The microphone this week was turned over largely to panelist Jonathan Ahl, who explained what it's like to cover one of the major political conventions.
Ahl was on hand for the Republican National Convention in New York City in 2004. At the time he was news director of Peoria Public Radio and his reporting was done in conjunction with Illinois Public Radio and Bill Wheelhouse, who was IPR’s statehouse bureau chief.
Ahl said their angle was to provide the “Illinois story” to the audience so the two of them spent the week following the state’s delegation. He said the typical day started with a delegation breakfast that featured a speaker. After that the delegation spent the day engaged in some type of event – for example, one day they helped repaint an activity room at a boys and girls club in the city, another day they took a cruise of New York harbor.
He said security was “intense” and it took a long time to get in and out of Madison Square Garden, which is where the convention took place.
Ahl said unlike this year’s conventions, there was little national drama at the 2004 Republican convention because President George W. Bush clearly was going to be re-nominated. But there was some drama at the state level as Illinois Republicans tried to find someone to run against Democrat Barack Obama for the U.S. Senate.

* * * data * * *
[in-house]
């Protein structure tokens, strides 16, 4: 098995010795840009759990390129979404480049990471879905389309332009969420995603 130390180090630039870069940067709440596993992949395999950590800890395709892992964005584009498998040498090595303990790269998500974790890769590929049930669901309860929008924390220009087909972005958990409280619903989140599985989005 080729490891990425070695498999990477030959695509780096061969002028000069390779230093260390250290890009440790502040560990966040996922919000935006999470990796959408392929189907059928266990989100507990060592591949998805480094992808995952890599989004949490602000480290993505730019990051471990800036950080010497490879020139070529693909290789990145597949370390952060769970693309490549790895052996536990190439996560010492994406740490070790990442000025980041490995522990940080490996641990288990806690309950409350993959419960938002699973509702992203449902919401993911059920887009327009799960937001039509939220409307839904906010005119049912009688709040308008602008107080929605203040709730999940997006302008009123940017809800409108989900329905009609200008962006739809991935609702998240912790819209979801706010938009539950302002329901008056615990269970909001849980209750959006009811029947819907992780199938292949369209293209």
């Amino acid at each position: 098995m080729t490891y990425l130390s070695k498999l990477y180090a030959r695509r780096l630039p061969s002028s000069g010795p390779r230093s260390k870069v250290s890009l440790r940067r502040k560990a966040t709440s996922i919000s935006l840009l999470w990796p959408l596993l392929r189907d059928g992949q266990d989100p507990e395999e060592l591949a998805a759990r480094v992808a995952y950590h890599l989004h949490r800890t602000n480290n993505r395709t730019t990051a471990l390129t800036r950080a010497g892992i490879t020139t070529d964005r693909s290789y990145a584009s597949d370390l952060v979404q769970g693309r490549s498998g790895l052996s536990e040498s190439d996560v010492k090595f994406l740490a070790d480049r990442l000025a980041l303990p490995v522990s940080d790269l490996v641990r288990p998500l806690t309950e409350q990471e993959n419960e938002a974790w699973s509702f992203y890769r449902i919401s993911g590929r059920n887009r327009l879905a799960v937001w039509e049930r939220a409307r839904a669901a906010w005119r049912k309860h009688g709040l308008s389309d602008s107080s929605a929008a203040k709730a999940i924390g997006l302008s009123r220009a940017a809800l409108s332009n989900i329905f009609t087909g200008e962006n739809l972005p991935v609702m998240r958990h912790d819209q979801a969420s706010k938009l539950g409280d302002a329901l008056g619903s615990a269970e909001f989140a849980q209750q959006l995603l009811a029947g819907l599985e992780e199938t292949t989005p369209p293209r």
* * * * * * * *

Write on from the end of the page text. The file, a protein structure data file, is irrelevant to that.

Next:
Panelist Rich Egger questioned the value of the conventions beyond being made-for-TV events. Panelist Jasmine Crighton agreed they’re designed for TV but she feels conventions are still important and provide a chance to talk about issues.
Ahl said it was worth covering the 2004 convention because they brought listeners a lot of important information about what the state party was doing.